Imagine you are allergic to something in the air, but you don’t know about it until it’s too late. However the good news is that it appears that we’re getting close to wearable sensors that can pick up on things like that, thanks to the efforts of researchers at MIT who have developed “living ink” that reacts to the environment.


Basically this “ink” consists of hydrogel that is filled with bacteria that is genetically programmed to light up when it comes into contact with certain types of chemicals. In turn this allows it to be worn on the skin, like a patch, and when it lights up you know that there might be certain chemicals in the air that maybe you can try to avoid before it gets too much.

According to one of the researchers Hyunwoo Yuk, “This is very future work, but we expect to be able to print living computational platforms that could be wearable.” Another researcher Xinyue Liu adds, “We can use bacterial cells like workers in a 3-D factory. They can be engineered to produce drugs within a 3-D scaffold, and applications should not be confined to epidermal devices. As long as the fabrication method and approach are viable, applications such as implants and ingestibles should be possible.”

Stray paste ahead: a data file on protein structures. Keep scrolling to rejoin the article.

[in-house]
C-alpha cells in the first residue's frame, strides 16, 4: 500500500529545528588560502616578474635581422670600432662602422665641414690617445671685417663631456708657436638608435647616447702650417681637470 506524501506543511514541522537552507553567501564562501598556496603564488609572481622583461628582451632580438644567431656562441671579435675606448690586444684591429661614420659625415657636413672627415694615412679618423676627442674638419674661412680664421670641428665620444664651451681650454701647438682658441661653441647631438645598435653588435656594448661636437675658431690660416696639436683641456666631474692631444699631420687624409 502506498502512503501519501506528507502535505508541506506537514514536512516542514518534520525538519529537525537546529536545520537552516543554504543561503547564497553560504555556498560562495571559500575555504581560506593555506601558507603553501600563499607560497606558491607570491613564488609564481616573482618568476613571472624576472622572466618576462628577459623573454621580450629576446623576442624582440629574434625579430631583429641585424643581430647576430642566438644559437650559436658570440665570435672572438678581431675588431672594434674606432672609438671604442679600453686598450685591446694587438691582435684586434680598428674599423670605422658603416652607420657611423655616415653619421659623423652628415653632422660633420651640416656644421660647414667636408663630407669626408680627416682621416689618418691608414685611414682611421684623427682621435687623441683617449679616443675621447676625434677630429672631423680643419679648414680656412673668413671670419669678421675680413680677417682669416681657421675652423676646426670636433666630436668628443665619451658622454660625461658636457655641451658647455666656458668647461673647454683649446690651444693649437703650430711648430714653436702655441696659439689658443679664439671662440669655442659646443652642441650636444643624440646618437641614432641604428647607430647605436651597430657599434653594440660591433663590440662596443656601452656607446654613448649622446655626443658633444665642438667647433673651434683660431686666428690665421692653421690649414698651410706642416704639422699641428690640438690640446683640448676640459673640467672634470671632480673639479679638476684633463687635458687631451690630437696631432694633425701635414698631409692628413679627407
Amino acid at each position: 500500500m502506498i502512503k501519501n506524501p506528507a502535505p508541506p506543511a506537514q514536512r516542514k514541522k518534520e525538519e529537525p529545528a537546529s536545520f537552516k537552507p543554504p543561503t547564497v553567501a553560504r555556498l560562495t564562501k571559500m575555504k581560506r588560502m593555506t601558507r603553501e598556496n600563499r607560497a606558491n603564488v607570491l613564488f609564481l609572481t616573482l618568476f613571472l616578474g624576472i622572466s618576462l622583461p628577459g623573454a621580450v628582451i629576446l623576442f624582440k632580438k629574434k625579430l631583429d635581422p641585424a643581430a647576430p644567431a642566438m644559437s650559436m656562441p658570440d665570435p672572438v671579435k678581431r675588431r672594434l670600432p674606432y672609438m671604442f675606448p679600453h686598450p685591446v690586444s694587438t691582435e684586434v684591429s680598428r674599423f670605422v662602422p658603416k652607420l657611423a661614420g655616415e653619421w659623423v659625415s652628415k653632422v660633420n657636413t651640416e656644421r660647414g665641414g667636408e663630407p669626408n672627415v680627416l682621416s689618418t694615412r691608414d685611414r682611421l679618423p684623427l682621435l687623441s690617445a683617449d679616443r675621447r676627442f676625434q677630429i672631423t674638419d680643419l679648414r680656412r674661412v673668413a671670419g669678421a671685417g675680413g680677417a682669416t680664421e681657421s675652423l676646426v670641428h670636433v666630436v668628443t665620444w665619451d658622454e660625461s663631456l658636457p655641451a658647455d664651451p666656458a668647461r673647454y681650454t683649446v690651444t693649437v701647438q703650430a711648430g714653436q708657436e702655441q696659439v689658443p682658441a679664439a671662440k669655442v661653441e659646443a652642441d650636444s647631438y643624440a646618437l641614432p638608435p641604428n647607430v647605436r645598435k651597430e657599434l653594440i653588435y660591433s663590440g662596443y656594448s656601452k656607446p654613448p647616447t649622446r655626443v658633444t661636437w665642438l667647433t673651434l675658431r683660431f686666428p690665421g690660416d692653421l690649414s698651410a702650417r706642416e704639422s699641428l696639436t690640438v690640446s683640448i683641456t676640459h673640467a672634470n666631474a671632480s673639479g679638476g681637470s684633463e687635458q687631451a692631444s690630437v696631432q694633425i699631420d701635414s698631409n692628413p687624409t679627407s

However when exactly this “living ink” will become a reality and have real world application still remains to be seen.

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